Knowing what customers and consumers want is really intuitive. But the real power is in knowing what your competitors are failing at. This will help us understand all the attempts being made at meeting the needs of customers. The lesson that they can derive from this are either how not to do things, or to understand areas in which we need to make different kinds of attempt to achieve what our competitors were trying to achieve and changed. Both are invaluable insights for running a business

4. Keep your ears to the ground in the organization
The next area where leader needs to get data, stories and insights is what people in the organisation really want. Some bits of this pursuit are to understand, what people at senior levels want, similarly what peer groups want and what people in the teams below want. All three of these are equally important to be triangulated and know what’s the best course of action to take. A sensible business leaders will also learn to understand what some of the real needs are, and what is nearly noise. Some of this will have to be understood through learning, other bits through experience, and other bits through deliberation and exploration. Understanding this will help an individual, act with earnestness and impact.

5. Learn to read data and signals both
The times that we are living in, data has been hailed as the king. However, all individuals and organisational tools can only capture the data or the extent of data that is designed to be captured. Such data captured correctly can help us understand the stories, the pattern, the meanings and actionable insights.

However, leaders also need to understand dynamics of interactions, changing dynamics in the market, strange and unforeseen events, crisis et cetera which are not captured as data. They need to start understanding trends of incidences, energies, feelings, silence, gaps, triggers, variations and so many other things which will not all be hard data in front of them from a data capturing system.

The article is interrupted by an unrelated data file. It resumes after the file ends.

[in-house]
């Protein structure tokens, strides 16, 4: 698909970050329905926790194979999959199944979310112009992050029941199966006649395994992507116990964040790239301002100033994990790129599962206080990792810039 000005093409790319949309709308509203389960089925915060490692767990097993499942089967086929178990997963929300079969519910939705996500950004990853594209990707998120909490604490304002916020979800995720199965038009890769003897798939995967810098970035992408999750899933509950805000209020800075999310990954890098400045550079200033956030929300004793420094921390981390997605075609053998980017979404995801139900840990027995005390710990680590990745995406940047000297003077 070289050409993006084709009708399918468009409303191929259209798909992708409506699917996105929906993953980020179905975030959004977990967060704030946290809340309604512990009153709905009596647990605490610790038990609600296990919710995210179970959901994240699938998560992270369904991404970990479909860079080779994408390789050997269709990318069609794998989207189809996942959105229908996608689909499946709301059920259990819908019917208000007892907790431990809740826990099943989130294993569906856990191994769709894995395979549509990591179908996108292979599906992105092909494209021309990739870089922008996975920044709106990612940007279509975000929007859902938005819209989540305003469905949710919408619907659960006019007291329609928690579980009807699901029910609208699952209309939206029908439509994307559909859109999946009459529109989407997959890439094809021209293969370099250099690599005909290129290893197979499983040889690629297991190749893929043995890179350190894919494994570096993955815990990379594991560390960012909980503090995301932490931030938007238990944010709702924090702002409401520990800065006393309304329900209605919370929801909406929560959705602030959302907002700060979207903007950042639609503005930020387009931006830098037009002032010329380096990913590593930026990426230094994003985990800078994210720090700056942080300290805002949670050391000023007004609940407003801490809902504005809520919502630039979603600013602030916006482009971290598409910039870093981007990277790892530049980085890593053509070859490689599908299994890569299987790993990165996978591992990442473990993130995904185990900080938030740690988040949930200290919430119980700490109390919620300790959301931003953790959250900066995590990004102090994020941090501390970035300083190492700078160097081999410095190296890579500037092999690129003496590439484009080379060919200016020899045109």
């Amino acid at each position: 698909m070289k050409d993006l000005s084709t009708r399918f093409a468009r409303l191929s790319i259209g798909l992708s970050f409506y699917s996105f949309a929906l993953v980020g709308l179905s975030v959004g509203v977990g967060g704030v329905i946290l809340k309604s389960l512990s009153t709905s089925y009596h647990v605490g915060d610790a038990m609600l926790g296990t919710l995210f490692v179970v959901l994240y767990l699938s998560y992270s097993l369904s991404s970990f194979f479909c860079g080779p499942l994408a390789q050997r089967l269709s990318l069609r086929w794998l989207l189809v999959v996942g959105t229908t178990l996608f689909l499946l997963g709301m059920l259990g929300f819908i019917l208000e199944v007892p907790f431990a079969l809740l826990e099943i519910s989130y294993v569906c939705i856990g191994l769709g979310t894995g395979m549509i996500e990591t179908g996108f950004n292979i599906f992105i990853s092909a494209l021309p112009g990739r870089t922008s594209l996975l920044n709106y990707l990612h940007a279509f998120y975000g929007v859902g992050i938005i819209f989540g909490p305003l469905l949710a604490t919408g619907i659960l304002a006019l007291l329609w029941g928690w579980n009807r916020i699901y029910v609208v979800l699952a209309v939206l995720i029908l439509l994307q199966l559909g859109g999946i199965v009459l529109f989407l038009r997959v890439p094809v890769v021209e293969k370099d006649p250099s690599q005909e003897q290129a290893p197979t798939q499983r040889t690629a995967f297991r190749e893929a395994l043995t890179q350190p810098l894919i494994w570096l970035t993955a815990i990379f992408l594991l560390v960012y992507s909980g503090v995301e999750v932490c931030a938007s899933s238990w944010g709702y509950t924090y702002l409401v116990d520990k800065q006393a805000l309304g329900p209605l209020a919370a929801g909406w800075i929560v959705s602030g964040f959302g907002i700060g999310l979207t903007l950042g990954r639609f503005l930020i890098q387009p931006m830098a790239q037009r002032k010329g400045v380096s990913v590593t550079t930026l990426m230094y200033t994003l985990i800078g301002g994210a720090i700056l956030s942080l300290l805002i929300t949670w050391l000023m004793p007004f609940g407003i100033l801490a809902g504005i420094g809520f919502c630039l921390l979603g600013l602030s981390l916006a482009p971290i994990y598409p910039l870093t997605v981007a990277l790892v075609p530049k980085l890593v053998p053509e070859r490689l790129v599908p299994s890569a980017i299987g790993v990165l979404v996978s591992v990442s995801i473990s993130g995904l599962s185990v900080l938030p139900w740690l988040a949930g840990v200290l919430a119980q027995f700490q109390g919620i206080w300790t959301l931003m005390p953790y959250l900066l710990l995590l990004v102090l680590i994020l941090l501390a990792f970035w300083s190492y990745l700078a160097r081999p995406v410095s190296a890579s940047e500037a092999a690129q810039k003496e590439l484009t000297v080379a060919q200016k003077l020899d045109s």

This is what will make a leader capable of fully succeeding in managing the environment in.

6. Market yourself – but do not forget to challenge yourself everyday
While the first five help us develop substance, it is also equally important for us to package and market ourselves. Before others buy our products or take our services, they have to accept us, hence selling ourselves is important to establish what we do. Hence learn to do this well.

At the same time exercise caution and do not make this your single-minded pursuit. There is a bunch of people, professionals and business owners who believe that in the age of Facebook and Instagram marketing is everything. This may give you some short-term gains, but eventually people will discover that you lack substance if you do not do 1-5. Hence do invest in improving yourself and progressing.

An old proverb goes like this: we never step into the same water twice…things are either getting better or worse. Choose to flow, and grow that’s the only way to get along with others and get ahead of the current state be being.

Sai Kumar Chandran is the founder of OrbitShift. He is a coaching and consulting practitioner and an entrepreneur at heart. He can be reached at

Leave a Comment

Scroll to Top